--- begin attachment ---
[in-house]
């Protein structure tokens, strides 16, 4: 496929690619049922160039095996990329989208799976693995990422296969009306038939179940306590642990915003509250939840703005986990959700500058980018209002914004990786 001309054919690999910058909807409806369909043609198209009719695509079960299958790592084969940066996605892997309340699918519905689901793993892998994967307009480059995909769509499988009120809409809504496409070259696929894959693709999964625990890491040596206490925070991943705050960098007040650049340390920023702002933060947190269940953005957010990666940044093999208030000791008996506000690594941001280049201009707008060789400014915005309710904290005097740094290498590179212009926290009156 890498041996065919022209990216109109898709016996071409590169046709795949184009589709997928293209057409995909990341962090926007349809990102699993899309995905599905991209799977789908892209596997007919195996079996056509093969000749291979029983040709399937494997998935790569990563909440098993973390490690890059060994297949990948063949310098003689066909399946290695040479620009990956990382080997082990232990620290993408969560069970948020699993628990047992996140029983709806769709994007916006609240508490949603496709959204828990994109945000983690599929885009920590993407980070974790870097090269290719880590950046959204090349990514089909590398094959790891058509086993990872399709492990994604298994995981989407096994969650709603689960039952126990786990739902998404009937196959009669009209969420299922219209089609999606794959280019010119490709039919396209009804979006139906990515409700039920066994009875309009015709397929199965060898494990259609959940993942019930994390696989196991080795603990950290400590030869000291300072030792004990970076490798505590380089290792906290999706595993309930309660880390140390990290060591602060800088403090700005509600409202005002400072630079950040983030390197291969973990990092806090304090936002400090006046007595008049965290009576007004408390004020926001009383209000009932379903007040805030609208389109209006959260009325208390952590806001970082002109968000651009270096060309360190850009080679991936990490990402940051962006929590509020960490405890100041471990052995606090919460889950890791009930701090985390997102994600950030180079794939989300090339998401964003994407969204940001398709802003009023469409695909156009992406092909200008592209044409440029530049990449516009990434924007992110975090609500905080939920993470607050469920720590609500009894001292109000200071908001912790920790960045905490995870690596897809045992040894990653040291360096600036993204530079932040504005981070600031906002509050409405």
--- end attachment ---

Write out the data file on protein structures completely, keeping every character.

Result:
[in-house]
């Protein structure tokens, strides 16, 4: 496929690619049922160039095996990329989208799976693995990422296969009306038939179940306590642990915003509250939840703005986990959700500058980018209002914004990786 001309054919690999910058909807409806369909043609198209009719695509079960299958790592084969940066996605892997309340699918519905689901793993892998994967307009480059995909769509499988009120809409809504496409070259696929894959693709999964625990890491040596206490925070991943705050960098007040650049340390920023702002933060947190269940953005957010990666940044093999208030000791008996506000690594941001280049201009707008060789400014915005309710904290005097740094290498590179212009926290009156 890498041996065919022209990216109109898709016996071409590169046709795949184009589709997928293209057409995909990341962090926007349809990102699993899309995905599905991209799977789908892209596997007919195996079996056509093969000749291979029983040709399937494997998935790569990563909440098993973390490690890059060994297949990948063949310098003689066909399946290695040479620009990956990382080997082990232990620290993408969560069970948020699993628990047992996140029983709806769709994007916006609240508490949603496709959204828990994109945000983690599929885009920590993407980070974790870097090269290719880590950046959204090349990514089909590398094959790891058509086993990872399709492990994604298994995981989407096994969650709603689960039952126990786990739902998404009937196959009669009209969420299922219209089609999606794959280019010119490709039919396209009804979006139906990515409700039920066994009875309009015709397929199965060898494990259609959940993942019930994390696989196991080795603990950290400590030869000291300072030792004990970076490798505590380089290792906290999706595993309930309660880390140390990290060591602060800088403090700005509600409202005002400072630079950040983030390197291969973990990092806090304090936002400090006046007595008049965290009576007004408390004020926001009383209000009932379903007040805030609208389109209006959260009325208390952590806001970082002109968000651009270096060309360190850009080679991936990490990402940051962006929590509020960490405890100041471990052995606090919460889950890791009930701090985390997102994600950030180079794939989300090339998401964003994407969204940001398709802003009023469409695909156009992406092909200008592209044409440029530049990449516009990434924007992110975090609500905080939920993470607050469920720590609500009894001292109000200071908001912790920790960045905490995870690596897809045992040894990653040291360096600036993204530079932040504005981070600031906002509050409405």